Are health care fraud investigations and criminal indictments brought only against the guilty?
The short answer is no. Given the right circumstances, the likelihood of finding oneself fighting against a criminal indictment based on billing mistakes is high.
The writings of Franz Kafka involve situations of surreal distortion accompanied by a sense of impending danger. A story along those lines well illustrates the problem.
Meet David. Despite a touch of Attention Deficit Disorder, he’s had a successful chiropractic practice for over thirty years. He’s refused to allow modern advancements to pass him by, so he’s tried to remain on the cutting edge of chiropractic care, getting advanced training in EMG application and ultrasound techniques. He purchased a hydro bed and, following the suggestion of the manufacturer, coded its use as whirlpool therapy for some time. He’s worked with a neurologist and, like some others at the hospital, coded some incidental billing under the doctor’s provider number. His practice is doing well.
Yet suddenly he has a problem. Bill, a former office manager and business associate, is disgruntled. A venture went south. David is blamed. Recrimination follows. Bill wants money. David refuses. Bill mails a letter to the FBI, accusing David of wrongdoing for performing pelvic ultrasounds and nerve conduction tests without formal certification, up-coding hydro bed therapy as whirlpool, and billing services using a medical doctor’s provider number. David reviews his EOB forms and mails back some money to cover the cost of many of these billings. If these were errors, others have made similar mistakes. Who would believe Bill? The state board doesn’t offer clear guidelines and he’s provided ten times as many free services as these questioned claims.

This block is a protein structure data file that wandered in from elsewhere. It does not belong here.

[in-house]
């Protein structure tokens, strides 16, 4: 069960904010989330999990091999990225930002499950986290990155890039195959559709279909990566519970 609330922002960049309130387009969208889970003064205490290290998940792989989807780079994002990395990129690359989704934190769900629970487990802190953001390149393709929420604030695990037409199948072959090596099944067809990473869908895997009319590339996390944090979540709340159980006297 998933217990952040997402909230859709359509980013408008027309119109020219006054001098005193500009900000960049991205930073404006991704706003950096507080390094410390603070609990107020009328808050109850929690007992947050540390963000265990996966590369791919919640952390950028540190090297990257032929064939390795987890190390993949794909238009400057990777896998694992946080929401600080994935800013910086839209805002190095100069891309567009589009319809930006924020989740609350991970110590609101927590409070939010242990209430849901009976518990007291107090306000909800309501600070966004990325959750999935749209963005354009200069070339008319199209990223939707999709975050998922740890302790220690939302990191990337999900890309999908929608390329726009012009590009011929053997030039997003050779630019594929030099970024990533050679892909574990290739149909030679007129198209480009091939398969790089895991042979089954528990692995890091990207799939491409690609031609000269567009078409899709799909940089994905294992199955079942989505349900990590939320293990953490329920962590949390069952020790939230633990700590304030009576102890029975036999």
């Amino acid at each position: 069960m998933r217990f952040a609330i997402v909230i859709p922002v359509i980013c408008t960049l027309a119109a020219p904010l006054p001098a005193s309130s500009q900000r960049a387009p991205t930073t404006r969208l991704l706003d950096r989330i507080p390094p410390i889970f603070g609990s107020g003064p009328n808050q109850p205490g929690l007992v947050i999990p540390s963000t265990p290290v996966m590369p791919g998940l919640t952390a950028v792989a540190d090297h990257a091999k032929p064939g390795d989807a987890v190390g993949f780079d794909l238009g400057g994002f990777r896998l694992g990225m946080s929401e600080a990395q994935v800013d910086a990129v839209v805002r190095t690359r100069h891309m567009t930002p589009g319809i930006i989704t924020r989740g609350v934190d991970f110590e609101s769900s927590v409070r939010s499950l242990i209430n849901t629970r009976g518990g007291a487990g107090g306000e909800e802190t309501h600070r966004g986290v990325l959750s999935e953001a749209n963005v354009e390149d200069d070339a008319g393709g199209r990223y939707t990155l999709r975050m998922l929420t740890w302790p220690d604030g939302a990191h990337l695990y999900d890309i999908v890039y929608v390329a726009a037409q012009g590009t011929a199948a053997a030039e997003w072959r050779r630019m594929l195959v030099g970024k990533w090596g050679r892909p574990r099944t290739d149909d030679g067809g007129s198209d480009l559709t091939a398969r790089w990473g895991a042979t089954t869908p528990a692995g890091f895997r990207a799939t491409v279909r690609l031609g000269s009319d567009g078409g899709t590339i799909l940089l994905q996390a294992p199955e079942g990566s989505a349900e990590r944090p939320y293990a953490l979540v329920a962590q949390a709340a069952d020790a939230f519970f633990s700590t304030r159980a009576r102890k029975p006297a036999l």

David is indicted for 552 criminal counts, ranging from mail fraud to money laundering. Seizure warrants are issued against his investments. Many of his patients disappear. Insurance companies refuse to pay his claims. The United States Attorney, influenced by investigators who know little about health care billing practices, assumes his guilt. After consultation with health care billing experts and analysis of eight thousand pages of documents, David’s 552 count indictment shrinks to 3 counts, offered to the government like poker chips slid across a table. After making a payment of $50,000 to free his investments, he wonders whether Franz Kafka was ever a gambler.
Larry Economos, a civil and criminal defense attorney whose practice focuses on federal health care fraud defense, is a managing partner with Mills & Economos, LLP. Mr. Economos can be contacted via his website address, www.leconomoslaw.com, or by telephone at 800-456-0460, 704-375-9913, or 252-752-6161.